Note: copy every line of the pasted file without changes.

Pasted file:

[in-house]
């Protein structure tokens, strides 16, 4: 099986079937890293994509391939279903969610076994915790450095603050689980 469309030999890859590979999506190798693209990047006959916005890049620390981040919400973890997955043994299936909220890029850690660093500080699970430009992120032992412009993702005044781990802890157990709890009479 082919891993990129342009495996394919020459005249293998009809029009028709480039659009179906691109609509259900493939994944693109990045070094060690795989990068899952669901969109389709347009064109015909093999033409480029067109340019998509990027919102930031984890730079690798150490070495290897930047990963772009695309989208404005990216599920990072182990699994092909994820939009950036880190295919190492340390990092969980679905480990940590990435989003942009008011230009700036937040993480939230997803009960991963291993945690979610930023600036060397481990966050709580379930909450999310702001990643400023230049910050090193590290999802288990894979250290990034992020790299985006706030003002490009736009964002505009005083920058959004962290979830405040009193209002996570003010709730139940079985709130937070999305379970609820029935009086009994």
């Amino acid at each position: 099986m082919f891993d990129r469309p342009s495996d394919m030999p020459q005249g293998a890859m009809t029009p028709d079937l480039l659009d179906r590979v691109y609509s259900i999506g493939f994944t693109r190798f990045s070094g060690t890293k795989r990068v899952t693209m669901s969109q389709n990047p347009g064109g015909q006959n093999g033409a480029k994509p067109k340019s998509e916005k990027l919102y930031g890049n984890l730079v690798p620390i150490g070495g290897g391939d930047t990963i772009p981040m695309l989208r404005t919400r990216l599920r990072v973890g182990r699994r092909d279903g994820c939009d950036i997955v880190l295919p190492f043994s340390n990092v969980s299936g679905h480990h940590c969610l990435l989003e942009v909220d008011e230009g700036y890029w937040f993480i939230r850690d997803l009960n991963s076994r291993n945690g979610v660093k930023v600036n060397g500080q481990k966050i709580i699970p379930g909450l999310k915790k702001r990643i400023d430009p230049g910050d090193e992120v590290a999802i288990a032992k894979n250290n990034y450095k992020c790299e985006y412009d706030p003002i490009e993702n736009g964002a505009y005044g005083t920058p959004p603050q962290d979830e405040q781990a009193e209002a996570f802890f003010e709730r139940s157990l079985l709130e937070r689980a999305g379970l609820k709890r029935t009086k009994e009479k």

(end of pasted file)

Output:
[in-house]
């Protein structure tokens, strides 16, 4: 099986079937890293994509391939279903969610076994915790450095603050689980 469309030999890859590979999506190798693209990047006959916005890049620390981040919400973890997955043994299936909220890029850690660093500080699970430009992120032992412009993702005044781990802890157990709890009479 082919891993990129342009495996394919020459005249293998009809029009028709480039659009179906691109609509259900493939994944693109990045070094060690795989990068899952669901969109389709347009064109015909093999033409480029067109340019998509990027919102930031984890730079690798150490070495290897930047990963772009695309989208404005990216599920990072182990699994092909994820939009950036880190295919190492340390990092969980679905480990940590990435989003942009008011230009700036937040993480939230997803009960991963291993945690979610930023600036060397481990966050709580379930909450999310702001990643400023230049910050090193590290999802288990894979250290990034992020790299985006706030003002490009736009964002505009005083920058959004962290979830405040009193209002996570003010709730139940079985709130937070999305379970609820029935009086009994």
């Amino acid at each position: 099986m082919f891993d990129r469309p342009s495996d394919m030999p020459q005249g293998a890859m009809t029009p028709d079937l480039l659009d179906r590979v691109y609509s259900i999506g493939f994944t693109r190798f990045s070094g060690t890293k795989r990068v899952t693209m669901s969109q389709n990047p347009g064109g015909q006959n093999g033409a480029k994509p067109k340019s998509e916005k990027l919102y930031g890049n984890l730079v690798p620390i150490g070495g290897g391939d930047t990963i772009p981040m695309l989208r404005t919400r990216l599920r990072v973890g182990r699994r092909d279903g994820c939009d950036i997955v880190l295919p190492f043994s340390n990092v969980s299936g679905h480990h940590c969610l990435l989003e942009v909220d008011e230009g700036y890029w937040f993480i939230r850690d997803l009960n991963s076994r291993n945690g979610v660093k930023v600036n060397g500080q481990k966050i709580i699970p379930g909450l999310k915790k702001r990643i400023d430009p230049g910050d090193e992120v590290a999802i288990a032992k894979n250290n990034y450095k992020c790299e985006y412009d706030p003002i490009e993702n736009g964002a505009y005044g005083t920058p959004p603050q962290d979830e405040q781990a009193e209002a996570f802890f003010e709730r139940s157990l079985l709130e937070r689980a999305g379970l609820k709890r029935t009086k009994e009479k």